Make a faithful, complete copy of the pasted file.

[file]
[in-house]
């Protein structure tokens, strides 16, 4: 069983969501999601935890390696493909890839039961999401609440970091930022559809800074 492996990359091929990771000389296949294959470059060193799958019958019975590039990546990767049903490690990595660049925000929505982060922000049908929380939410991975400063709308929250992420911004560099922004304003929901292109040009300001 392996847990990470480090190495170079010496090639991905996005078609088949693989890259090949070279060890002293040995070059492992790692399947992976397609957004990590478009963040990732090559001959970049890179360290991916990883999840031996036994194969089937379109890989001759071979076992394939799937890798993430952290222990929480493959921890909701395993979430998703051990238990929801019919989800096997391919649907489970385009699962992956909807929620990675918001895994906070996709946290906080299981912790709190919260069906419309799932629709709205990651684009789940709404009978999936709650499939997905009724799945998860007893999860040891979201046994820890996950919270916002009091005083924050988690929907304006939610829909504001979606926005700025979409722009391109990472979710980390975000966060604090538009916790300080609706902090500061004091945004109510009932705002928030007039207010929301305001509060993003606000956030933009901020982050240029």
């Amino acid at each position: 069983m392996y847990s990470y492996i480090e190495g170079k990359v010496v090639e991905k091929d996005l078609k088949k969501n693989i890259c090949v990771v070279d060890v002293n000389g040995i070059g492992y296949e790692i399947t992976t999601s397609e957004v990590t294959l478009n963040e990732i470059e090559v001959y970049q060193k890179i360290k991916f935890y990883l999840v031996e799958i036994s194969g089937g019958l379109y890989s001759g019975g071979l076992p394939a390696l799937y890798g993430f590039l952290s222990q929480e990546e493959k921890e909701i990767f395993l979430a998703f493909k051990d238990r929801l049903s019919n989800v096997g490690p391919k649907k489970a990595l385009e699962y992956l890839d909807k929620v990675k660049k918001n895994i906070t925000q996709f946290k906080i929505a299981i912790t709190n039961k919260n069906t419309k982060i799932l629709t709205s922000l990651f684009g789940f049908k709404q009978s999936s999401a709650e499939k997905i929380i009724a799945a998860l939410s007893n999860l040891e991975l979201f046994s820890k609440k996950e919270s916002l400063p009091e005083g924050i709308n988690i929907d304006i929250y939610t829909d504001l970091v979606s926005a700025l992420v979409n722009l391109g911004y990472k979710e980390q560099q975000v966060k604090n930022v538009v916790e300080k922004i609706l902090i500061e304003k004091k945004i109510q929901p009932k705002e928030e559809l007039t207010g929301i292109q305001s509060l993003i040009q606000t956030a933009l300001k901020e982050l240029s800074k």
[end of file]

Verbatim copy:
[in-house]
């Protein structure tokens, strides 16, 4: 069983969501999601935890390696493909890839039961999401609440970091930022559809800074 492996990359091929990771000389296949294959470059060193799958019958019975590039990546990767049903490690990595660049925000929505982060922000049908929380939410991975400063709308929250992420911004560099922004304003929901292109040009300001 392996847990990470480090190495170079010496090639991905996005078609088949693989890259090949070279060890002293040995070059492992790692399947992976397609957004990590478009963040990732090559001959970049890179360290991916990883999840031996036994194969089937379109890989001759071979076992394939799937890798993430952290222990929480493959921890909701395993979430998703051990238990929801019919989800096997391919649907489970385009699962992956909807929620990675918001895994906070996709946290906080299981912790709190919260069906419309799932629709709205990651684009789940709404009978999936709650499939997905009724799945998860007893999860040891979201046994820890996950919270916002009091005083924050988690929907304006939610829909504001979606926005700025979409722009391109990472979710980390975000966060604090538009916790300080609706902090500061004091945004109510009932705002928030007039207010929301305001509060993003606000956030933009901020982050240029």
């Amino acid at each position: 069983m392996y847990s990470y492996i480090e190495g170079k990359v010496v090639e991905k091929d996005l078609k088949k969501n693989i890259c090949v990771v070279d060890v002293n000389g040995i070059g492992y296949e790692i399947t992976t999601s397609e957004v990590t294959l478009n963040e990732i470059e090559v001959y970049q060193k890179i360290k991916f935890y990883l999840v031996e799958i036994s194969g089937g019958l379109y890989s001759g019975g071979l076992p394939a390696l799937y890798g993430f590039l952290s222990q929480e990546e493959k921890e909701i990767f395993l979430a998703f493909k051990d238990r929801l049903s019919n989800v096997g490690p391919k649907k489970a990595l385009e699962y992956l890839d909807k929620v990675k660049k918001n895994i906070t925000q996709f946290k906080i929505a299981i912790t709190n039961k919260n069906t419309k982060i799932l629709t709205s922000l990651f684009g789940f049908k709404q009978s999936s999401a709650e499939k997905i929380i009724a799945a998860l939410s007893n999860l040891e991975l979201f046994s820890k609440k996950e919270s916002l400063p009091e005083g924050i709308n988690i929907d304006i929250y939610t829909d504001l970091v979606s926005a700025l992420v979409n722009l391109g911004y990472k979710e980390q560099q975000v966060k604090n930022v538009v916790e300080k922004i609706l902090i500061e304003k004091k945004i109510q929901p009932k705002e928030e559809l007039t207010g929301i292109q305001s509060l993003i040009q606000t956030a933009l300001k901020e982050l240029s800074k």